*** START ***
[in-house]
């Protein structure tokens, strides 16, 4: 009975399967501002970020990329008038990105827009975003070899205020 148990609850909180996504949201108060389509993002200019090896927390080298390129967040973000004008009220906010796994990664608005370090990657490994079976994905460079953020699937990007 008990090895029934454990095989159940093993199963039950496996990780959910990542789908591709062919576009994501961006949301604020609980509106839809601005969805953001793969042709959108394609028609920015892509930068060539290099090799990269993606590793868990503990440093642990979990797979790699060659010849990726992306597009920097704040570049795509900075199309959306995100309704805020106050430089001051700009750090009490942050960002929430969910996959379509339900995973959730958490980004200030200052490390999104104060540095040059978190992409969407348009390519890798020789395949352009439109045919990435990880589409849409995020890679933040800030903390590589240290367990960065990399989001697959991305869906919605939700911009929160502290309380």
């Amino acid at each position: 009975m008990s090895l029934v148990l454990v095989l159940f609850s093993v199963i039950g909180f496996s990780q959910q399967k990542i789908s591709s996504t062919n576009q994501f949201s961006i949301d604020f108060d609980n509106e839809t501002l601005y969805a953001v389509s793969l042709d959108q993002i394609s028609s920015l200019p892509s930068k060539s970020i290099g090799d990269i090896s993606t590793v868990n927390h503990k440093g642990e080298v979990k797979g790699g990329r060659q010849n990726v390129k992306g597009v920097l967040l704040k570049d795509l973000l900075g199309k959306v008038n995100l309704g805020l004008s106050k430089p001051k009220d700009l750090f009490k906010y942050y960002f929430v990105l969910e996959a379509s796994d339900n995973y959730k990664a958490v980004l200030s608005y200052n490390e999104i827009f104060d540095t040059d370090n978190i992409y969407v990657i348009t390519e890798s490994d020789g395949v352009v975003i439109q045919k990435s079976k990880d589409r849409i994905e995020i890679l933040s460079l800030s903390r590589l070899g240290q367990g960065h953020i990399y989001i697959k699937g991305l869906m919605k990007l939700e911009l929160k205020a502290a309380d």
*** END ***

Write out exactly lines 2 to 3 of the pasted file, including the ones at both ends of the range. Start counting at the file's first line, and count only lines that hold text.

């Protein structure tokens, strides 16, 4: 009975399967501002970020990329008038990105827009975003070899205020 148990609850909180996504949201108060389509993002200019090896927390080298390129967040973000004008009220906010796994990664608005370090990657490994079976994905460079953020699937990007 008990090895029934454990095989159940093993199963039950496996990780959910990542789908591709062919576009994501961006949301604020609980509106839809601005969805953001793969042709959108394609028609920015892509930068060539290099090799990269993606590793868990503990440093642990979990797979790699060659010849990726992306597009920097704040570049795509900075199309959306995100309704805020106050430089001051700009750090009490942050960002929430969910996959379509339900995973959730958490980004200030200052490390999104104060540095040059978190992409969407348009390519890798020789395949352009439109045919990435990880589409849409995020890679933040800030903390590589240290367990960065990399989001697959991305869906919605939700911009929160502290309380």
């Amino acid at each position: 009975m008990s090895l029934v148990l454990v095989l159940f609850s093993v199963i039950g909180f496996s990780q959910q399967k990542i789908s591709s996504t062919n576009q994501f949201s961006i949301d604020f108060d609980n509106e839809t501002l601005y969805a953001v389509s793969l042709d959108q993002i394609s028609s920015l200019p892509s930068k060539s970020i290099g090799d990269i090896s993606t590793v868990n927390h503990k440093g642990e080298v979990k797979g790699g990329r060659q010849n990726v390129k992306g597009v920097l967040l704040k570049d795509l973000l900075g199309k959306v008038n995100l309704g805020l004008s106050k430089p001051k009220d700009l750090f009490k906010y942050y960002f929430v990105l969910e996959a379509s796994d339900n995973y959730k990664a958490v980004l200030s608005y200052n490390e999104i827009f104060d540095t040059d370090n978190i992409y969407v990657i348009t390519e890798s490994d020789g395949v352009v975003i439109q045919k990435s079976k990880d589409r849409i994905e995020i890679l933040s460079l800030s903390r590589l070899g240290q367990g960065h953020i990399y989001i697959k699937g991305l869906m919605k990007l939700e911009l929160k205020a502290a309380d």